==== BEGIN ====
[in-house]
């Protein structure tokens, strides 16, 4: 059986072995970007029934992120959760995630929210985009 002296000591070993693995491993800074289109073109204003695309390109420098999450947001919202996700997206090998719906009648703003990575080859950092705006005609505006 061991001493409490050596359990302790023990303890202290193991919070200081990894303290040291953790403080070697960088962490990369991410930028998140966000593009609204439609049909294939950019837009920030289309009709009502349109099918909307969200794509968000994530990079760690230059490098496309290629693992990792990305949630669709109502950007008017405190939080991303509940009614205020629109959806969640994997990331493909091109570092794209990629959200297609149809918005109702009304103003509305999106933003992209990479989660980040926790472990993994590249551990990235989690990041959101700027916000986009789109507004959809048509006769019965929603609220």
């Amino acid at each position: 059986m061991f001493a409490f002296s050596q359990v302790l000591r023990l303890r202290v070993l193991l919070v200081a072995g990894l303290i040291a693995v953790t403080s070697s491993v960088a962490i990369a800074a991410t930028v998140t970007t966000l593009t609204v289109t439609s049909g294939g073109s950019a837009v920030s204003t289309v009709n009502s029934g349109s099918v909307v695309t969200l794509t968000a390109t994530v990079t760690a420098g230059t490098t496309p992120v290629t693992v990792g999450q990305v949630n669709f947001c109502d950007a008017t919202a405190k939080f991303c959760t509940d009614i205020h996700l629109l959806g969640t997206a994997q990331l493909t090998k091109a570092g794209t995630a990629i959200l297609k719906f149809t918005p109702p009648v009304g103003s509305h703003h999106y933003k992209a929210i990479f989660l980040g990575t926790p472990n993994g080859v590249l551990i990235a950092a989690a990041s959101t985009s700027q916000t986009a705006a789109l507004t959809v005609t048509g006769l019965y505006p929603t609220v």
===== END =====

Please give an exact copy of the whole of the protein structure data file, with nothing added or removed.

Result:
[in-house]
């Protein structure tokens, strides 16, 4: 059986072995970007029934992120959760995630929210985009 002296000591070993693995491993800074289109073109204003695309390109420098999450947001919202996700997206090998719906009648703003990575080859950092705006005609505006 061991001493409490050596359990302790023990303890202290193991919070200081990894303290040291953790403080070697960088962490990369991410930028998140966000593009609204439609049909294939950019837009920030289309009709009502349109099918909307969200794509968000994530990079760690230059490098496309290629693992990792990305949630669709109502950007008017405190939080991303509940009614205020629109959806969640994997990331493909091109570092794209990629959200297609149809918005109702009304103003509305999106933003992209990479989660980040926790472990993994590249551990990235989690990041959101700027916000986009789109507004959809048509006769019965929603609220």
């Amino acid at each position: 059986m061991f001493a409490f002296s050596q359990v302790l000591r023990l303890r202290v070993l193991l919070v200081a072995g990894l303290i040291a693995v953790t403080s070697s491993v960088a962490i990369a800074a991410t930028v998140t970007t966000l593009t609204v289109t439609s049909g294939g073109s950019a837009v920030s204003t289309v009709n009502s029934g349109s099918v909307v695309t969200l794509t968000a390109t994530v990079t760690a420098g230059t490098t496309p992120v290629t693992v990792g999450q990305v949630n669709f947001c109502d950007a008017t919202a405190k939080f991303c959760t509940d009614i205020h996700l629109l959806g969640t997206a994997q990331l493909t090998k091109a570092g794209t995630a990629i959200l297609k719906f149809t918005p109702p009648v009304g103003s509305h703003h999106y933003k992209a929210i990479f989660l980040g990575t926790p472990n993994g080859v590249l551990i990235a950092a989690a990041s959101t985009s700027q916000t986009a705006a789109l507004t959809v005609t048509g006769l019965y505006p929603t609220v």